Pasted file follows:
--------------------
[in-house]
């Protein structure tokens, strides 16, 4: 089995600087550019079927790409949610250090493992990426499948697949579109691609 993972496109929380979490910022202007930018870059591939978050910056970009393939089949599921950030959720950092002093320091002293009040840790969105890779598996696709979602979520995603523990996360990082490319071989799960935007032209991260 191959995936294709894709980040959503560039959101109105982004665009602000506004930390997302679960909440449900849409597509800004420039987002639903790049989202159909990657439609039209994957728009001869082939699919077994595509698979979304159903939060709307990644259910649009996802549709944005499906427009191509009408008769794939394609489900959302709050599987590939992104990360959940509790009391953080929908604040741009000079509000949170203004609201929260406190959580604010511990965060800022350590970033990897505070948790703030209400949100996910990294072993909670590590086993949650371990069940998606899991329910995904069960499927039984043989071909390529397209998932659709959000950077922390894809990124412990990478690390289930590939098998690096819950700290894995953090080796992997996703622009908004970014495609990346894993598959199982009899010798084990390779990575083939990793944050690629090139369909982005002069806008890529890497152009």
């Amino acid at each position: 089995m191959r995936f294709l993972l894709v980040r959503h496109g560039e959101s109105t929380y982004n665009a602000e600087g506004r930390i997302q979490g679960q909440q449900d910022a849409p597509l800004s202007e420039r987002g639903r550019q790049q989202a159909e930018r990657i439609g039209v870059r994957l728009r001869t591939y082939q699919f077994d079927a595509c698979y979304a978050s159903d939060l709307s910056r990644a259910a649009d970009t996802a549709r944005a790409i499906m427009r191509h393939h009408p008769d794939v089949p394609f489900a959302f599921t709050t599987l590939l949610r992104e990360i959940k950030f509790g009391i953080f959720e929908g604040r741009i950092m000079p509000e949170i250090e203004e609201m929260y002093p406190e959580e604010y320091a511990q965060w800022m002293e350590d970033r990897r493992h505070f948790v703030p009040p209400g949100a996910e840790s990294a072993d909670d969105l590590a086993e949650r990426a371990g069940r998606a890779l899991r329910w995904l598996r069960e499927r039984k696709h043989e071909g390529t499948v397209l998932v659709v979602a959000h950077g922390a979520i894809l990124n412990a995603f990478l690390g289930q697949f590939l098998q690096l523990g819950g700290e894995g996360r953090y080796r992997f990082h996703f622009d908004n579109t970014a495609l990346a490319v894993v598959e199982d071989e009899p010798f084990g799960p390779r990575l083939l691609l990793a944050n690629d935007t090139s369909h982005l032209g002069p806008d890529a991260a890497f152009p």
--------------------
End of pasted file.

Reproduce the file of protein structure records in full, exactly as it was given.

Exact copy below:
[in-house]
């Protein structure tokens, strides 16, 4: 089995600087550019079927790409949610250090493992990426499948697949579109691609 993972496109929380979490910022202007930018870059591939978050910056970009393939089949599921950030959720950092002093320091002293009040840790969105890779598996696709979602979520995603523990996360990082490319071989799960935007032209991260 191959995936294709894709980040959503560039959101109105982004665009602000506004930390997302679960909440449900849409597509800004420039987002639903790049989202159909990657439609039209994957728009001869082939699919077994595509698979979304159903939060709307990644259910649009996802549709944005499906427009191509009408008769794939394609489900959302709050599987590939992104990360959940509790009391953080929908604040741009000079509000949170203004609201929260406190959580604010511990965060800022350590970033990897505070948790703030209400949100996910990294072993909670590590086993949650371990069940998606899991329910995904069960499927039984043989071909390529397209998932659709959000950077922390894809990124412990990478690390289930590939098998690096819950700290894995953090080796992997996703622009908004970014495609990346894993598959199982009899010798084990390779990575083939990793944050690629090139369909982005002069806008890529890497152009």
């Amino acid at each position: 089995m191959r995936f294709l993972l894709v980040r959503h496109g560039e959101s109105t929380y982004n665009a602000e600087g506004r930390i997302q979490g679960q909440q449900d910022a849409p597509l800004s202007e420039r987002g639903r550019q790049q989202a159909e930018r990657i439609g039209v870059r994957l728009r001869t591939y082939q699919f077994d079927a595509c698979y979304a978050s159903d939060l709307s910056r990644a259910a649009d970009t996802a549709r944005a790409i499906m427009r191509h393939h009408p008769d794939v089949p394609f489900a959302f599921t709050t599987l590939l949610r992104e990360i959940k950030f509790g009391i953080f959720e929908g604040r741009i950092m000079p509000e949170i250090e203004e609201m929260y002093p406190e959580e604010y320091a511990q965060w800022m002293e350590d970033r990897r493992h505070f948790v703030p009040p209400g949100a996910e840790s990294a072993d909670d969105l590590a086993e949650r990426a371990g069940r998606a890779l899991r329910w995904l598996r069960e499927r039984k696709h043989e071909g390529t499948v397209l998932v659709v979602a959000h950077g922390a979520i894809l990124n412990a995603f990478l690390g289930q697949f590939l098998q690096l523990g819950g700290e894995g996360r953090y080796r992997f990082h996703f622009d908004n579109t970014a495609l990346a490319v894993v598959e199982d071989e009899p010798f084990g799960p390779r990575l083939l691609l990793a944050n690629d935007t090139s369909h982005l032209g002069p806008d890529a991260a890497f152009p």